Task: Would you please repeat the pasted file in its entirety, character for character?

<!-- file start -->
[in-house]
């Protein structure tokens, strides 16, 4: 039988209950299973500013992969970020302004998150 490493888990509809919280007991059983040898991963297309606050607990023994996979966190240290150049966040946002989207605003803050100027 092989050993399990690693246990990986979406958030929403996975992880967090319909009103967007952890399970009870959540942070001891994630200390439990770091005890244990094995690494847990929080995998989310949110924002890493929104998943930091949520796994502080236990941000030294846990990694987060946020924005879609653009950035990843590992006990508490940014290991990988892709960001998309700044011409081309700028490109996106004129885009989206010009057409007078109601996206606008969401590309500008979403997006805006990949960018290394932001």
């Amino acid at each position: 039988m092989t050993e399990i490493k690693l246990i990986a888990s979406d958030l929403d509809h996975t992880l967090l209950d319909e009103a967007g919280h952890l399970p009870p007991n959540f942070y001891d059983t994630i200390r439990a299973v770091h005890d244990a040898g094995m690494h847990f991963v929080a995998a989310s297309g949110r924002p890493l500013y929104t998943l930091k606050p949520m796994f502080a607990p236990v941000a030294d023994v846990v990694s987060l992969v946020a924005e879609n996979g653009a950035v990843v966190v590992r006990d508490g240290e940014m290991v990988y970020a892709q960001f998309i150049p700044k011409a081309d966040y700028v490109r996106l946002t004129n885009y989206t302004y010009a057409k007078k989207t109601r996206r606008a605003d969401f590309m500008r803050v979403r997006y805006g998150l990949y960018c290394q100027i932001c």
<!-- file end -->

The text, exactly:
[in-house]
């Protein structure tokens, strides 16, 4: 039988209950299973500013992969970020302004998150 490493888990509809919280007991059983040898991963297309606050607990023994996979966190240290150049966040946002989207605003803050100027 092989050993399990690693246990990986979406958030929403996975992880967090319909009103967007952890399970009870959540942070001891994630200390439990770091005890244990094995690494847990929080995998989310949110924002890493929104998943930091949520796994502080236990941000030294846990990694987060946020924005879609653009950035990843590992006990508490940014290991990988892709960001998309700044011409081309700028490109996106004129885009989206010009057409007078109601996206606008969401590309500008979403997006805006990949960018290394932001």
């Amino acid at each position: 039988m092989t050993e399990i490493k690693l246990i990986a888990s979406d958030l929403d509809h996975t992880l967090l209950d319909e009103a967007g919280h952890l399970p009870p007991n959540f942070y001891d059983t994630i200390r439990a299973v770091h005890d244990a040898g094995m690494h847990f991963v929080a995998a989310s297309g949110r924002p890493l500013y929104t998943l930091k606050p949520m796994f502080a607990p236990v941000a030294d023994v846990v990694s987060l992969v946020a924005e879609n996979g653009a950035v990843v966190v590992r006990d508490g240290e940014m290991v990988y970020a892709q960001f998309i150049p700044k011409a081309d966040y700028v490109r996106l946002t004129n885009y989206t302004y010009a057409k007078k989207t109601r996206r606008a605003d969401f590309m500008r803050v979403r997006y805006g998150l990949y960018c290394q100027i932001c």